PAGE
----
Monday, 29 September 2014

Stag Part 1: Farmer Sharp Butchery Class

As I said in my last post, the stag do could make a whole post in and of itself.  In fact, now that I have been through the many a voluminous pictures that emerged, it's going to make three.

Basically, the best man organising the stag, Greg, knows how much I like food.  He also clearly likes me enough to make it a good stag, rather than one of these horrific booze-and-strippers events in Ashford.  So that was a relief.

I was given my marching orders: London Bridge at 9.45 am.  For what I did not know.  So, with not just a little foreboding, I made my way towards Borough Market where I was greeted by a gang of my closest mates and a dude with a lot of very big and sharp knives. 

No, seriously.

Fortunately, this man was Andrew "Farmer" Sharp, and he was to teach us a thing or two about butchery.

The unfortunate victim of the day was a muntjac, a kind of small deer that is widely considered to be a pest on Britain's shores.




Having kicked off his career as a butcher from the tender age of 13, Farmer Sharp (who, it turns out, is no farmer – the name was appointed to him by a long standing customer who assumed that, wearing a flat cap and selling meat, he simply must be a farmer) knows what he's talking about – both in terms of the meat and the butchery.  After a brief lesson about knives – what's best to buy, how to sharpen blades and general knife care, we set about the beast with reckless abandon.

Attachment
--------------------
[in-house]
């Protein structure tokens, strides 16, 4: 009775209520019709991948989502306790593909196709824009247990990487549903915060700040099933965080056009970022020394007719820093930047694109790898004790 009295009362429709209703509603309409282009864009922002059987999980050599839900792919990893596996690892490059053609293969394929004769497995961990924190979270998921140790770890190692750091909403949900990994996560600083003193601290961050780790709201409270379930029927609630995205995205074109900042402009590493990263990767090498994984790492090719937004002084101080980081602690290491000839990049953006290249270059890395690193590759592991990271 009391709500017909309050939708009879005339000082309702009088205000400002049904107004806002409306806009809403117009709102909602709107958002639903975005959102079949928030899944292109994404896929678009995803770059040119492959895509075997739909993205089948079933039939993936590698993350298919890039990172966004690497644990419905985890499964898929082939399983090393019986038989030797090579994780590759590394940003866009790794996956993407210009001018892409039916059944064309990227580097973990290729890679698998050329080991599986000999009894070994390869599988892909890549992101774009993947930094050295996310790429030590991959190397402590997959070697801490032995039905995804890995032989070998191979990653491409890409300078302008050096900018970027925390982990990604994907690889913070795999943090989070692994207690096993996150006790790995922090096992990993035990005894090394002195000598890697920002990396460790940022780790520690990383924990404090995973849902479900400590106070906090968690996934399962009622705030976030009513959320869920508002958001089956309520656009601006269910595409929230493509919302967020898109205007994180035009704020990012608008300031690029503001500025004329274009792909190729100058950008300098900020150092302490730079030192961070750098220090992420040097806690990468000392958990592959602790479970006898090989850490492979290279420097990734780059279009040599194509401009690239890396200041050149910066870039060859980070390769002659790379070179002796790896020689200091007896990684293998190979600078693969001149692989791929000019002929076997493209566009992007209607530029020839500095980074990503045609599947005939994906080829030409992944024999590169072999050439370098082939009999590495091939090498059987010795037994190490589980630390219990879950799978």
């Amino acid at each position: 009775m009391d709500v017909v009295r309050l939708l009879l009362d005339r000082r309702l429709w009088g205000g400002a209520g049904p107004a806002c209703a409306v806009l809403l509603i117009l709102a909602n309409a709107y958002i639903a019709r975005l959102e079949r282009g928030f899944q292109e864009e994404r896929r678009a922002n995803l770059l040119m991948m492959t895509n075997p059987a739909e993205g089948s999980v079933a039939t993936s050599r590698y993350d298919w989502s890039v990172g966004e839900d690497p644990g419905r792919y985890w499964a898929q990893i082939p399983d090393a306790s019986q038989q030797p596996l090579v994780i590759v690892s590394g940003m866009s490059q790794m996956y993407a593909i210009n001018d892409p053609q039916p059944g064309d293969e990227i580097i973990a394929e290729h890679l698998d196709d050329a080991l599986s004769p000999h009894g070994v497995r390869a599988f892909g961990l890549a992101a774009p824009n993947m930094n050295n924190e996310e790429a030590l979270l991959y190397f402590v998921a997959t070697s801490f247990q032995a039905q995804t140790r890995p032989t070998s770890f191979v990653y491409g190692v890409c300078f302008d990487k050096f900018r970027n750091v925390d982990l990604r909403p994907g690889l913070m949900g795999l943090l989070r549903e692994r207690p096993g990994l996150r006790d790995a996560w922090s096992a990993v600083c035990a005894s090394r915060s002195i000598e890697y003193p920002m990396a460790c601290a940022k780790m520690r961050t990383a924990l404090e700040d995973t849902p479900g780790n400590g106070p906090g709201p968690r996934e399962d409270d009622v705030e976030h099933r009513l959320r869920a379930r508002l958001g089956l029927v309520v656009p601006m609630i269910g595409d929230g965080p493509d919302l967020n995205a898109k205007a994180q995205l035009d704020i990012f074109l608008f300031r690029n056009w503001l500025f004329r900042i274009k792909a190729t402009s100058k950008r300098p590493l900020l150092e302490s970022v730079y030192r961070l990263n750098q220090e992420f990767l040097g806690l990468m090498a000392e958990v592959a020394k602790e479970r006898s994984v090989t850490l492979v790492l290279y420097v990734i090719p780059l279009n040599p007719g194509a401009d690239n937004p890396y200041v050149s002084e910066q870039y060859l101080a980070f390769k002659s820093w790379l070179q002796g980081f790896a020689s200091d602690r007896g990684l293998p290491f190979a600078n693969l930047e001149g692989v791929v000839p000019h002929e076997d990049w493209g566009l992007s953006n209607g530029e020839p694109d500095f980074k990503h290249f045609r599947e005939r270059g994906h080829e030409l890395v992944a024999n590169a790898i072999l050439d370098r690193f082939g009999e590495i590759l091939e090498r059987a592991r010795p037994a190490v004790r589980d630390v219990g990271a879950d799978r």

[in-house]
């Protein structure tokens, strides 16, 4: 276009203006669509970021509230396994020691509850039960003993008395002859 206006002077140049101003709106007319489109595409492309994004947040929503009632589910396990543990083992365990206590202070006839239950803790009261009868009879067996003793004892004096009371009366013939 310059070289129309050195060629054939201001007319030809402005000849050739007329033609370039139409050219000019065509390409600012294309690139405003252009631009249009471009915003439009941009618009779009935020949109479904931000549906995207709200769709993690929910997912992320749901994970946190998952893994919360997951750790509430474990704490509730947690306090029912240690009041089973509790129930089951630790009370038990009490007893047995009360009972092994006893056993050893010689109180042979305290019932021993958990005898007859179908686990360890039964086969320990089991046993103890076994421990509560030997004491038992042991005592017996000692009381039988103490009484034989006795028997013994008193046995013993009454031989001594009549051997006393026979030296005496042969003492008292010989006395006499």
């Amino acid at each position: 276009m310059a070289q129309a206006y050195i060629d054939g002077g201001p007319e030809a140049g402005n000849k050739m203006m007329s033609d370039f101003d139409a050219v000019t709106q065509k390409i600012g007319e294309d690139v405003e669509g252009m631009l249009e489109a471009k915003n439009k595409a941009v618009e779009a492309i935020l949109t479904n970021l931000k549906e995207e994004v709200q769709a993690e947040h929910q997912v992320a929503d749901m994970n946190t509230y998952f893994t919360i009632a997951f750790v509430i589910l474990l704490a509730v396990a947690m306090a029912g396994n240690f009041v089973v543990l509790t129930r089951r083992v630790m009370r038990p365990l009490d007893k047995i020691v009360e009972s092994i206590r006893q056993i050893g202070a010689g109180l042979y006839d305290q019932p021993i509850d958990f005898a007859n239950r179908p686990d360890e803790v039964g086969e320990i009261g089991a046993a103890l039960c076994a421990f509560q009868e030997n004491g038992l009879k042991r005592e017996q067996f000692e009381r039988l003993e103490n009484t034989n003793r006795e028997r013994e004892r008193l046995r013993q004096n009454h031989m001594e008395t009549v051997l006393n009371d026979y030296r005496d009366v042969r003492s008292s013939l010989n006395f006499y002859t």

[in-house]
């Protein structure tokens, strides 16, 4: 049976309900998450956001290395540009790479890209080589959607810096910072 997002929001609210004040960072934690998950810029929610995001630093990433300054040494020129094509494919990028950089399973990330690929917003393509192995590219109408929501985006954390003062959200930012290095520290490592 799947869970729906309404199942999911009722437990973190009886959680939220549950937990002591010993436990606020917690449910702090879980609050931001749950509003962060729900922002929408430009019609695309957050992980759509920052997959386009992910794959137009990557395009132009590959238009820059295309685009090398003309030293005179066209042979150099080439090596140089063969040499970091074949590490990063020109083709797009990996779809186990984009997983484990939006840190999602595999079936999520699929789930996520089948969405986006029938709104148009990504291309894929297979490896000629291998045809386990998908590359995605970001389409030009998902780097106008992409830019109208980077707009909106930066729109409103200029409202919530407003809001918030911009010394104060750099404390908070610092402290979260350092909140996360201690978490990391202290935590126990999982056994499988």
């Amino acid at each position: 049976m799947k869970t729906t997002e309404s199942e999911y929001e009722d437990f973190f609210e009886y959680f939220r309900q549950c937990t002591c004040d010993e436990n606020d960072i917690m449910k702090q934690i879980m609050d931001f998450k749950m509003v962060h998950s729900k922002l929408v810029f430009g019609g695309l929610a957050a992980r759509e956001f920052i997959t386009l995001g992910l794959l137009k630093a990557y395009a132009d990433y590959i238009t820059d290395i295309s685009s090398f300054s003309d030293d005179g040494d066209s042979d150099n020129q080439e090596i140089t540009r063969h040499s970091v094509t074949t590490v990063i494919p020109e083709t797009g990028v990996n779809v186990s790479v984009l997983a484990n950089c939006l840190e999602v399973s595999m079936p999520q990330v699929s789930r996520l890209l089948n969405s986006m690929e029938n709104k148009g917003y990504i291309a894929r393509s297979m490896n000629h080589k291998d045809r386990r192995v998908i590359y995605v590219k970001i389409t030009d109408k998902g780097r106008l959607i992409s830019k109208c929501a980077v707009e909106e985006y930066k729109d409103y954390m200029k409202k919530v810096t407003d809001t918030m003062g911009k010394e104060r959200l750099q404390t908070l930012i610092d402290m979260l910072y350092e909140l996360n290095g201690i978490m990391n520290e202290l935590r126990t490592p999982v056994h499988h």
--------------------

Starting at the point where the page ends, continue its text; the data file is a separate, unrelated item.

Actually, that's not quite true.  We set about the beast under careful and considered tuition.  All accompanied by Farmer Sharp's biting and sometimes brutal (but always well earned) humour.  

















At the end, when we'd all taken a turn in carving away – and very well done to him for making sure that the butchery was evenly spread amongst all 20 of us chaps – Farmer Sharp set about cleaning and tidying up our hacked about efforts, and finishing off the parts we hadn't done.  It was a wonder to behold – his working over of the final parts of the carcass was like watching a dance, so fluid and swift and precise were his movements.  




The service Farmer Sharp offers is fantastic.  He's great with a bunch of lads for a stag do (although, clearly, one has to lay off the drink until after you've finished mucking about with the knives – if you don’t have that kind of restraint, why not go paintballing instead, eh?).  He's funny, a good teacher and a very easy going person, which makes him great for these kind of informal but informative sessions.  He's keen to kick off a new strand to his butchery class business by running corporate social events, which I think would be a fantastic thing to do and very different to the usual dross you get at those sorts of do's.  All the best to him, I say.

And what to do with all that meat?  Well, come back in a few days to find out...


- GrubsterBoy -

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